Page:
Cited 8 time in
- Xestospongin C induces monocytic differentiation of HL60 cells through activation of the ERK pathway
- D O Moon; Y Asami; Mun-Ock Kim; Jae-Hyuk Jang; Bo Yeon Kim; Jong Seog Ahn; G Y Kim; S G Yun
- Bibliographic Citation
- Food and Chemical Toxicology, vol. 55, pp. 505-512
- Publication Year
- Xestospongin C (XC), which is a group of macrocyclic bis-1-oxaquinolizidines, is a potent inhibitor of sarcoendoplasmic reticulum calcium transport ATPase and IP3 receptor. Nevertheless, very less information is available regarding whether XC induces AML differentiation. We investigated the potential role of XC in the differentiation of human leukemia HL60 cells and mechanisms underlying XC actin. XC treatment inhibited proliferation by inducing G1-phase cell cycle arrest in the HL60 cells. In addition, XC induced differentiation of HL60 cells into the CD14+ monocytic lineage, which was indicated by morphological changes, nitroblue tetrazolium reduction assay, and expressions of CD11b and CD14 surface antigens. Our results also showed that XC promotes phagocytic activity and granularity in HL60 cells, suggesting that the cells are functionally activated. Furthermore, XC enhanced tumor necrosis factor (TNF)-α-mediated cytotoxic effect by increasing the numbers of TNF receptors. Moreover, we showed that XC activates extracellular signal-regulated kinase (ERK) pathway in the differentiation stages. Inhibition of ERK activation using PD98059 significantly decreased NBT+HL60 cells induced by XC treatment. Taken together, the results show that XC promotes monocytic differentiation of HL60 cells via ERK pathway activation, suggesting that XC could be a candidate for use as a differentiation-inducing agent for AML treatment.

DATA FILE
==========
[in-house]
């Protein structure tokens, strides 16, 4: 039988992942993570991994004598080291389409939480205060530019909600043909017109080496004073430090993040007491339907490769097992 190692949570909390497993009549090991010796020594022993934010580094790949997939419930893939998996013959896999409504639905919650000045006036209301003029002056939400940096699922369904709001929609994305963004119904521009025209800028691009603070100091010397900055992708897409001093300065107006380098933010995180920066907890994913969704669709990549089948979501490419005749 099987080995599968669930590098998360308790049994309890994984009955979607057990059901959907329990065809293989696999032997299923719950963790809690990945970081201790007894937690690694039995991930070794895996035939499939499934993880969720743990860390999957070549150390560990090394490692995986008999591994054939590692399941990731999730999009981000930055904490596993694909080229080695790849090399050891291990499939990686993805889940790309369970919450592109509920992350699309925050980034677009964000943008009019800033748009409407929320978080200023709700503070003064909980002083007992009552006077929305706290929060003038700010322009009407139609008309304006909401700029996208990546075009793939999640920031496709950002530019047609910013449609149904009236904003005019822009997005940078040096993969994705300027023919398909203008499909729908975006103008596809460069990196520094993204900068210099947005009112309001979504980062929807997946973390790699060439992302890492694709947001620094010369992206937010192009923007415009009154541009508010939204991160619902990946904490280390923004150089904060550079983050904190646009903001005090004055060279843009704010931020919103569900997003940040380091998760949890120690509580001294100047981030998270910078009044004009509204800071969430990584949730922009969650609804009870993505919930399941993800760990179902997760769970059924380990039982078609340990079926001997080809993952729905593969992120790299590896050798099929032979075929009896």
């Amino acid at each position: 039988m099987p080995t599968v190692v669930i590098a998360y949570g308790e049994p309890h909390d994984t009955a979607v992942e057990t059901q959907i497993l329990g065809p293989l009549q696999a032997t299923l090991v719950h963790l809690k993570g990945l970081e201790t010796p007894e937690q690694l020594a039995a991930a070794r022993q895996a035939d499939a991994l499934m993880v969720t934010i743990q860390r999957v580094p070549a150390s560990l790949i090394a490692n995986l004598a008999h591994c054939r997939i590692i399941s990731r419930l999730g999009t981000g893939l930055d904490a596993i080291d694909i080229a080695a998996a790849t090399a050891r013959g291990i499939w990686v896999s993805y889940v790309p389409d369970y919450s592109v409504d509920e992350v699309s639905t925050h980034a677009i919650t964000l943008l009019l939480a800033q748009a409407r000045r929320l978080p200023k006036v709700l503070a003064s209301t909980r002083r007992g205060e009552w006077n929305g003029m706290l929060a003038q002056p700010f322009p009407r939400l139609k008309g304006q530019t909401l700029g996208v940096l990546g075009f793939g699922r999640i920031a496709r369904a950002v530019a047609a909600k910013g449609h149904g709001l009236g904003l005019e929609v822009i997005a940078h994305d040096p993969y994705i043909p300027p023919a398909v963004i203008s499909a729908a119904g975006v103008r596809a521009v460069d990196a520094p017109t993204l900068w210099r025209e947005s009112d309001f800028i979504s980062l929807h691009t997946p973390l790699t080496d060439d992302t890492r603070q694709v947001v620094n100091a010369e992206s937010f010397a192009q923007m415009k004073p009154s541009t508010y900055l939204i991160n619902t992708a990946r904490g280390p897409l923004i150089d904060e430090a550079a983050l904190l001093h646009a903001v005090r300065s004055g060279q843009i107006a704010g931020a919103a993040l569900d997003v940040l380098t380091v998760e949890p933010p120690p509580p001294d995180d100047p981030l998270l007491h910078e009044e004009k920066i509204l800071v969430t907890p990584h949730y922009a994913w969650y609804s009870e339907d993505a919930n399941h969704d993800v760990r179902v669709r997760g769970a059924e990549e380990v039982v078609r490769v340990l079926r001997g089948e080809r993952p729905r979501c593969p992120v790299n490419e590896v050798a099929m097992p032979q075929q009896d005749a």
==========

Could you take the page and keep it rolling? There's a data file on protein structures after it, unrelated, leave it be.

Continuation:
- Extracellular signal-regulated kinaseHL60Xestospongin CDifferentiation
- Appears in Collections:
- Ochang Branch Institute > Natural Product Research Center > 1. Journal Articles
Ochang Branch Institute > Chemical Biology Research Center > 1. Journal Articles
- Files in This Item:
Items in OpenAccess@KRIBB are protected by copyright, with all rights reserved, unless otherwise indicated.